Inside the back cover of her cell phone, Maria Urias, of Lenoir City, Tennessee, keeps a small sheet of paper with the word resilience written on it. Urias has carried that slip of paper with her for the past four years. During Ignite Summit, an extended orientation program she participated in as an incoming first-year student, Urias was challenged to identify her top personal values. Resilience is what she picked, and what she has made the driving force of her life every day since.
When Urias was just a year old, her family moved from Curitiba, Brazil, where she was born, to rural Appalachia. The family faced many obstacles moving to the US, navigating long-distance relationships and working to secure visas and permanent residence cards. Watching her parents and older sister refuse to give up on achieving their dreams inspired Urias to pursue a degree at UT.
Unsure of exactly what she wanted to study, Urias picked political science on a whim. In 2017, she applied and was accepted into the Honors Leadership Program, which requires students to participate in Ignite Summit and reside in a living-learning community with other members of the program.
“Being in the honors leadership program and living in that community-style dorm my freshman year gave me amazing leadership-oriented friends who have empowered me at every single step,” Urias said. From her first moments on campus, she felt a level of community she’d never experienced before.
Those relationships propelled her forward, despite initial self-doubt. “I think one of the biggest challenges I faced in college—something that a lot of women in academia face—was the worst imposter syndrome,” Urias said. As she struggled to find her footing, Ashton Cooper, assistant director of the Honors Leadership Program, stepped in to help her refine her area of study.
With so many intersecting interests, she wanted to combine studies related to public policy, social justice, and community development. The solution: a sociology major with a triple minor in political science, leadership studies, and social entrepreneurship. “Being raised as an immigrant in East Tennessee, I was able to live the duality of both being an outsider while also being raised in this distinct Southern culture,” Urias explained. “This contrast made me into a sociologist before I could even put that into words.”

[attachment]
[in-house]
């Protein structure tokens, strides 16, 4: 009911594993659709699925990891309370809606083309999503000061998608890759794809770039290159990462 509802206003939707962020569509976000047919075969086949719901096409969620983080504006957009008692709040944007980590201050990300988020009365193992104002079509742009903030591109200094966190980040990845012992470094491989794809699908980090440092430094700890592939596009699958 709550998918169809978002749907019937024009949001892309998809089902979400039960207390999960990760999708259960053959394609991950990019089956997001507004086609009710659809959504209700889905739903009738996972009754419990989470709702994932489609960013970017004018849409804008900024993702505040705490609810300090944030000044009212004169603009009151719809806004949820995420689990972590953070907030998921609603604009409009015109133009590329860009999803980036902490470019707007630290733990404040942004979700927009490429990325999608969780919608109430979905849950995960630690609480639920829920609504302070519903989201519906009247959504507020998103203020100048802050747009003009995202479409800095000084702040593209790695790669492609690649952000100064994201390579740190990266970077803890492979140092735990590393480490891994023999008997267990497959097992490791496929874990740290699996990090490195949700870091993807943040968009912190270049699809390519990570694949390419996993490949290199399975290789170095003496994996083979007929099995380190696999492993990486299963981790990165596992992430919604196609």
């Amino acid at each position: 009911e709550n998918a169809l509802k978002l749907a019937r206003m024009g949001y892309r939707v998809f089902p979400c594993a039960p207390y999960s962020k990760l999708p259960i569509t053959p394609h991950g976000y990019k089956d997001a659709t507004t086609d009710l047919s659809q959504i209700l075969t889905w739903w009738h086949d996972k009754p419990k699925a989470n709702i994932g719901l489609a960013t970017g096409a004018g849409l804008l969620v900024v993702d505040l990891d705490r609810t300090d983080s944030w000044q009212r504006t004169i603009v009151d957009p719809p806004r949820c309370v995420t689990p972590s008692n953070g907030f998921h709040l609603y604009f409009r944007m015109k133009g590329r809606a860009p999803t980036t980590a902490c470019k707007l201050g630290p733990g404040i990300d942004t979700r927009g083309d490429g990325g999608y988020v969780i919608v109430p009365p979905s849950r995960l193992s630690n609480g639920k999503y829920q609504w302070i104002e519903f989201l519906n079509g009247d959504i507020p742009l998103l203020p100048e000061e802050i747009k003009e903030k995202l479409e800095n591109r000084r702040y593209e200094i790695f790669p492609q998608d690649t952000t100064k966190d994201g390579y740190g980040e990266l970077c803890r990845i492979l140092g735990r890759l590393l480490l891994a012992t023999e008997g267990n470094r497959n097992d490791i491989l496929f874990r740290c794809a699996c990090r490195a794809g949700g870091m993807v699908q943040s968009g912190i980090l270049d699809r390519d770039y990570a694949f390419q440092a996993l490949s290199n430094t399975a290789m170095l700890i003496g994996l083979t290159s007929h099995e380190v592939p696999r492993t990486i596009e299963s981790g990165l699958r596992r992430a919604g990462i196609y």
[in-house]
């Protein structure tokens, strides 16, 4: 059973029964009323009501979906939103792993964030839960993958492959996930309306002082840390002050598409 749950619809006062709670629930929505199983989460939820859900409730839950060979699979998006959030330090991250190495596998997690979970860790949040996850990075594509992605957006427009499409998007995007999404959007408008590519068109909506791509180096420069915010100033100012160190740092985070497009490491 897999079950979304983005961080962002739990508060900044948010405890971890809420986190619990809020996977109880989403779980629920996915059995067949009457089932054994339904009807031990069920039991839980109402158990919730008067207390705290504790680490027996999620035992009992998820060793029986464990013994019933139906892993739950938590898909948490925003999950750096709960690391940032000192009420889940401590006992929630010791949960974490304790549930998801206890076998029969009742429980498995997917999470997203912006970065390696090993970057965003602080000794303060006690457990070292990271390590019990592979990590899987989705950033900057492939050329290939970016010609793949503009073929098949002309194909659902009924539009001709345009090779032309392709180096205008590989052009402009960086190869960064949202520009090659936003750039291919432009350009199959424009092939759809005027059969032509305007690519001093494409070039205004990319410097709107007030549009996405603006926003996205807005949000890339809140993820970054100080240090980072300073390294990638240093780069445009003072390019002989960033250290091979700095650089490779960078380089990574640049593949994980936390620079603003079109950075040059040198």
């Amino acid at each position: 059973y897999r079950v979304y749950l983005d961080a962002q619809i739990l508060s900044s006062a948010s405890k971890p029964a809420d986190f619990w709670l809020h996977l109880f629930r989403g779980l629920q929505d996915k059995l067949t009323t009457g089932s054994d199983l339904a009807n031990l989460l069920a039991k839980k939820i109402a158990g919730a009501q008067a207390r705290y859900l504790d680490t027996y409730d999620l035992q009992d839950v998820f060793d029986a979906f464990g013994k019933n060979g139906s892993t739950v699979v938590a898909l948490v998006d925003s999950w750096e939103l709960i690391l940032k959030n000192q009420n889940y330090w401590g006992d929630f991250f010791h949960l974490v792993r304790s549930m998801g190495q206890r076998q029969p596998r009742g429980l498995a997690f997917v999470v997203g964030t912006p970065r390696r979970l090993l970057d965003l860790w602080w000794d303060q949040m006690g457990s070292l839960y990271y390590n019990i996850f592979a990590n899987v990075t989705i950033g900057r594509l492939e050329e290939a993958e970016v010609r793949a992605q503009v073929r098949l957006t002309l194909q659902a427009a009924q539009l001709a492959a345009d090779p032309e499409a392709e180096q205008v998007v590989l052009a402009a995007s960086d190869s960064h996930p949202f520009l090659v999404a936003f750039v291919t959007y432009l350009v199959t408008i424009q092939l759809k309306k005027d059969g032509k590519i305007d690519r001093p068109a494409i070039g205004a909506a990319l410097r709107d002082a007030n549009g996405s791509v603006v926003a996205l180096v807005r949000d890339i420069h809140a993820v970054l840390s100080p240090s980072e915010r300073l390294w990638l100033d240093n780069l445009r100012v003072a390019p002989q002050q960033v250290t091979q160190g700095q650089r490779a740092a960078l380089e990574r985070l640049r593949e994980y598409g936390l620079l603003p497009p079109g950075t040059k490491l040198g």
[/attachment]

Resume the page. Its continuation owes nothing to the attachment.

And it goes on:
After taking a few classes across departments, Urias was excited to dig deeper into the field. Using an interdisciplinary approach, she got involved with undergraduate research to take her academic experience to the next level. As a senior, she traveled to Loretto, Tennessee, as part of a sustainable communities political science course associated with the Appalachian Teaching Project. The experience encouraged her to focus her thesis for Baker Scholars—a public policy engagement program—on how COVID-19 is affecting economically distressed communities in Appalachian Tennessee.
“I have been taught so much by the various mentors I have had throughout my life, many of which are from here,” said Urias, who says she feels shaped by the history and culture of the region. “I want to give back to this community the same way it has given back to me.”
To Urias, sociology should be a tool to help improve communities through understanding systems of oppression as well as envisioning a better future in a way that is meaningful to those who will live it. Her thesis aims to do that for the community she calls home.
Like her thesis, many of the projects Urias has worked on as an undergraduate are motivated by her drive to serve. An active member in the Student Government Association, she wrote a referendum to amend UT’s Student Code of Conduct, strengthening its civility clause to better support students. She also proposed finding a creative way to recognize civil rights trailblazers Theotis Robinson and Rita Sanders Geier. As a result of her advocacy, two residence halls are being renamed in their honor. As a VOLbreaks leader she facilitated a service immersion experience for students, educating them on immigration issues. And as an Ignite team leader, she welcomed and assisted first-year students through their transition to the university.
Through all of her involvement on campus, Urias has demonstrated key traits of what it means to be a Volunteer. In March she was recognized with a Torchbearer award, UT’s highest undergraduate honor. “I always viewed this kind of thing as unachievable because of that imposter syndrome,” Urias said. “I want people to know as long as you’re doing what you’re passionate about you are qualified, you are valued, and you can be everything you’re dreaming of.”
This fall, Urias will begin working toward a master’s degree in community development and action at Vanderbilt University. She still plans to hold on to the resilience card in her phone, saving it as a reminder of all she’s overcome and all that she can accomplish in the future. “Working against complacency and having the courage to take initiative and to just truly love those around you took me places I didn’t know I could go,” Urias said. “Even in times when I’ve failed, continuing to push forward and knowing the Volunteer family is behind you makes all the difference.”
Maddie Stephens (865-974-3993, firstname.lastname@example.org)